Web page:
Abdul Sheriff is a professor of history at the University of Dar es Salaam and the author of The History and Conservation of Zanzibar Stone Town and coeditor of Zanzibar under Colonial Rule. He is also the principal curator of Zanzibar Museums.
Zanzibar Stone Town presents the problems of conservation in its most acute forms. Should it be fossilized for the tourists? Or should it grow for the benefit of the inhabitants? Can ways be found to accommodate conflicting social and economic pressures? For its size, Zanzibar, like Venice, occupies a remarkably large romantic space in world imagination. Swahili civilization on these spice islands goes back to the earliest centuries of the Islamic era.
Zanzibar stands at the center of the Indian Ocean system’s involvement in the history of Eastern Africa. This book follows on from the period covered in Abdul Sheriff’s acclaimed Slaves, Spices and Ivory in Zanzibar. The first part of the book shows the transition of Zanzibar from the commercial economy of the nineteenth century to the colonial economy of the twentieth century.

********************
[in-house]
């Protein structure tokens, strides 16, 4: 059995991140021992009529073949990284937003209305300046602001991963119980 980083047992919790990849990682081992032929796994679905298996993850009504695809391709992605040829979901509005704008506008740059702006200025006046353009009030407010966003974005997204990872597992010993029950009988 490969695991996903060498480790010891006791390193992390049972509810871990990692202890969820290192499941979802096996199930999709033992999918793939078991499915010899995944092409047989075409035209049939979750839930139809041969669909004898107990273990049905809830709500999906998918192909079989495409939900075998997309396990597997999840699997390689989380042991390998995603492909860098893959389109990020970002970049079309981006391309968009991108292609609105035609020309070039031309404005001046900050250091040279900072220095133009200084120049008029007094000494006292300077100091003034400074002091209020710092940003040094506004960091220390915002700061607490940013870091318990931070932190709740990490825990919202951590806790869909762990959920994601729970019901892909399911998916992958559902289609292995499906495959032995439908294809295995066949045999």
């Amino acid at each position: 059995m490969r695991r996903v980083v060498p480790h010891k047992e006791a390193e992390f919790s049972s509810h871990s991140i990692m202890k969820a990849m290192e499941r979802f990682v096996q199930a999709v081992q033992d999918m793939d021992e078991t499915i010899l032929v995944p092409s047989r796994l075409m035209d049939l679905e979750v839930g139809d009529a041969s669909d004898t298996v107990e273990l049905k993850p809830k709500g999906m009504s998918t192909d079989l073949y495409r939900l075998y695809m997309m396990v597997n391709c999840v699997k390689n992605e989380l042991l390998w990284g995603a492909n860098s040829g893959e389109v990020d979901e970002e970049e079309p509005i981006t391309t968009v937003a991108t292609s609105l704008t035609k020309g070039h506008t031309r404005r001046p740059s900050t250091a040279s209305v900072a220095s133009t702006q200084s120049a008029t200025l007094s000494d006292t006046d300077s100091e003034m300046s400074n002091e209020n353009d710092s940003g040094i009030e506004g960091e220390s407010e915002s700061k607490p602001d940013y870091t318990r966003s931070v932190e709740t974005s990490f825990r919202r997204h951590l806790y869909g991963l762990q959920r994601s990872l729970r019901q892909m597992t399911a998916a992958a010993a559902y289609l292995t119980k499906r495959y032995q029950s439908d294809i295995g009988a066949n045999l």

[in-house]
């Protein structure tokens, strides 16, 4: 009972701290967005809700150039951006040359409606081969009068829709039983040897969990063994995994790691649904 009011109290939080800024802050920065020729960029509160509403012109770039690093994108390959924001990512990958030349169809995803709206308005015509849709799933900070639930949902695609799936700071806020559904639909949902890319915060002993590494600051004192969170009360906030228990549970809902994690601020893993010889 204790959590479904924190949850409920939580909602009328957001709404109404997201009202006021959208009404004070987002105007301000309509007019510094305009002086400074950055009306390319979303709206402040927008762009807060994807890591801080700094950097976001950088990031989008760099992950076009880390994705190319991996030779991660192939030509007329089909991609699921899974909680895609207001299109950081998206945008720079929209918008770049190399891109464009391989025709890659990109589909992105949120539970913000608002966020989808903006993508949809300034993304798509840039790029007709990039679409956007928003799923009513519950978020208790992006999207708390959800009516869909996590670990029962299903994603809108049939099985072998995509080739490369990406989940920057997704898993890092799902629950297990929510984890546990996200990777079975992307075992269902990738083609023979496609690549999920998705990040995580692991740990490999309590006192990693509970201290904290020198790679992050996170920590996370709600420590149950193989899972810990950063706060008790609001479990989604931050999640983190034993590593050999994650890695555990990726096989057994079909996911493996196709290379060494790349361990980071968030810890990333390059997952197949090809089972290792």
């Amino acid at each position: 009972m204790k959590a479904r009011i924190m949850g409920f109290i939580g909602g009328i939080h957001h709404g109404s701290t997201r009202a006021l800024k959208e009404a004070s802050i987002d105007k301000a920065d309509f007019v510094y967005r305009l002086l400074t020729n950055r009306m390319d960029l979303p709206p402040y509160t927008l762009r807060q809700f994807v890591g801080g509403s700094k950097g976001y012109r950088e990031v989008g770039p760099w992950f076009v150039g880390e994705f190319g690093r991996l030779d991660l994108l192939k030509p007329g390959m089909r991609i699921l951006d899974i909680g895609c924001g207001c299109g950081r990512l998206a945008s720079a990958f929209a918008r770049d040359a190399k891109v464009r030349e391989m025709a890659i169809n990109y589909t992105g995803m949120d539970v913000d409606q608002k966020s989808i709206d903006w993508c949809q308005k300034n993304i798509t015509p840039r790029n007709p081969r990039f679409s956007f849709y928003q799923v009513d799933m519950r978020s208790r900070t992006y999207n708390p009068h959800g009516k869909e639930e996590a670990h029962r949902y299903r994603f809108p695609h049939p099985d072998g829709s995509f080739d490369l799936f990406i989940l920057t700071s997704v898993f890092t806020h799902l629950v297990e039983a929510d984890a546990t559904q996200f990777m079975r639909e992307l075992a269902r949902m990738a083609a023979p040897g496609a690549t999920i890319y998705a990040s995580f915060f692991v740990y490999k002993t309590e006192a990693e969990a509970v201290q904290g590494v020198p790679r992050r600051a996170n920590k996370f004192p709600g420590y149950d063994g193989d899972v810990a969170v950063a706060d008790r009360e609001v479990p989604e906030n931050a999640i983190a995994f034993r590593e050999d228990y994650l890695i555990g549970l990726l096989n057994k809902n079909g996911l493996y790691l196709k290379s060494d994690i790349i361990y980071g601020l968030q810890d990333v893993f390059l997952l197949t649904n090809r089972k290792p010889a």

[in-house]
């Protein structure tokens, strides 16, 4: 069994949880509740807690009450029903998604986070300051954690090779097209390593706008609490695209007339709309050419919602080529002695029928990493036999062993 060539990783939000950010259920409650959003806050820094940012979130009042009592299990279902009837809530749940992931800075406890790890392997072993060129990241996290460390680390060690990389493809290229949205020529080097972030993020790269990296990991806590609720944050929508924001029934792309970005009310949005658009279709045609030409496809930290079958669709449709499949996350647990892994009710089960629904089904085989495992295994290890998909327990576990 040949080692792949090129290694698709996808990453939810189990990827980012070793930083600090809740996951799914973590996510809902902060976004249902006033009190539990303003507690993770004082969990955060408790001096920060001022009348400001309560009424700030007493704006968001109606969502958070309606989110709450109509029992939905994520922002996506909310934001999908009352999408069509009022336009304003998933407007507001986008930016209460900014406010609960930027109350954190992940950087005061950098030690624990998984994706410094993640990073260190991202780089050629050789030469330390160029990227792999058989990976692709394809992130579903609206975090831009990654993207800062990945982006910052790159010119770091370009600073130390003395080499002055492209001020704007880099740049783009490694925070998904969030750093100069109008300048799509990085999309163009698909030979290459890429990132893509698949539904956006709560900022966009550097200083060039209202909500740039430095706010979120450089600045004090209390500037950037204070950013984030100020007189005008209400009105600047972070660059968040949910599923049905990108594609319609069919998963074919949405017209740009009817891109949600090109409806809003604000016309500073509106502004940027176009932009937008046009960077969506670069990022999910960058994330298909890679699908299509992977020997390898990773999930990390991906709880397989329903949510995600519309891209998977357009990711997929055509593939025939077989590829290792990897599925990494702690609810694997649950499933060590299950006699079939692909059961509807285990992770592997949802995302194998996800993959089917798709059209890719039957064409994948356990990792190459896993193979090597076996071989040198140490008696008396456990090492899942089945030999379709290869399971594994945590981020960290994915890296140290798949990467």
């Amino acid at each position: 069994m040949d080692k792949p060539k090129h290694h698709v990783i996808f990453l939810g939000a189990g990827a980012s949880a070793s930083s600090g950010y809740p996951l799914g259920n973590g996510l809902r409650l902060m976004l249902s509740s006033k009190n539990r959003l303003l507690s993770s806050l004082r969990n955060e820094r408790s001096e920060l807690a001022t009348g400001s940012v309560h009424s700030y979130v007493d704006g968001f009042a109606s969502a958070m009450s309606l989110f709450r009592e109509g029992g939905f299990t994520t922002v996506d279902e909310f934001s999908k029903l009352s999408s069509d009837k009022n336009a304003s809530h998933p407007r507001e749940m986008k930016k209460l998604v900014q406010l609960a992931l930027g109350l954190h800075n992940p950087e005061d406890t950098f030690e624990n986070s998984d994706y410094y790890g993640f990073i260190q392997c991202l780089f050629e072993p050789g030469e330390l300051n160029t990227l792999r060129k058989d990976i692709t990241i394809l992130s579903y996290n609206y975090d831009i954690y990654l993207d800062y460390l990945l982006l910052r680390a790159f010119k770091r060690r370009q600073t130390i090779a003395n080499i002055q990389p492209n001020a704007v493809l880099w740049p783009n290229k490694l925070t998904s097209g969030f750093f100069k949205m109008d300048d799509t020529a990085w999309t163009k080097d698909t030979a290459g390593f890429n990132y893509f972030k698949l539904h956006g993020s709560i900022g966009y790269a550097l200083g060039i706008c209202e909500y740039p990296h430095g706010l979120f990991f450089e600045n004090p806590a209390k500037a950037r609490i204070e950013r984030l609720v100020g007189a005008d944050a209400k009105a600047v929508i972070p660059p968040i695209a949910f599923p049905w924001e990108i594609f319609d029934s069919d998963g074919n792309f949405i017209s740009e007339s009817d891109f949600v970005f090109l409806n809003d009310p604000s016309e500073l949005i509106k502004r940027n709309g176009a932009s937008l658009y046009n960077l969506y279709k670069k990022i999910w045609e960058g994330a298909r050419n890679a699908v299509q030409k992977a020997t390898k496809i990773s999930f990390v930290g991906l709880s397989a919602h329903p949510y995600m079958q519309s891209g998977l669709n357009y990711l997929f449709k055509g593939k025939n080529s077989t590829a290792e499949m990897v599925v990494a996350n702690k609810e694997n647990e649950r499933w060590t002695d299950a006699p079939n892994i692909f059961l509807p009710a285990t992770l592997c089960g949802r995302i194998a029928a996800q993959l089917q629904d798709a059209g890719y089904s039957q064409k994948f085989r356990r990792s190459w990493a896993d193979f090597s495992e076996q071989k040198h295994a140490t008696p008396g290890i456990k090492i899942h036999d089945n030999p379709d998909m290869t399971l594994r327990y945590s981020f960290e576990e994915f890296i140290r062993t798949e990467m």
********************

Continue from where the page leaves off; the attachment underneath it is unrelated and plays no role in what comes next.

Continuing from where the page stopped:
The rise of Zanzibar was based on two major economic transformations. Firstly slaves became used for producing cloves and grains for export. Previously the slaves themselves were exported. Secondly, there was an increased international demand for luxuries such as ivory. At the same time the price of imported manufactured gods was falling. Zanzibar took advantage of its strategic position to trade as far as the Great Lakes.
A Creative Guide to Joyful and Productive Classrooms
Play is the central, universally significant activity of childhood. Self-directed play in which adults have a supporting rather than directing role is critical to the development and well-being of children.
Tradition and Change
An accessible and erudite primer on Vietnamese history and culture from one of Việt Nam’s finest minds.
Cartography and the Political Imagination
Mapping Community in Colonial Kenya
Encompassing history, geography, and political science, MacArthur’s study evaluates the role of geographic imagination and the impact of cartography not only as means of expressing imperial power and constraining colonized populations, but as tools for the articulation of new political communities and resistance.
Marriage by Force?
Contestation over Consent and Coercion in Africa
Despite international human rights decrees condemning it, marriage by force persists to this day. In this volume, the editors bring together legal scholars, anthropologists, historians, and development workers to explore the range of forced marriage practices in sub-Saharan Africa.
Why Ohio Picks the President
Every four years, Ohio finds itself in the thick of the presidential race. What about the Buckeye State makes it so special?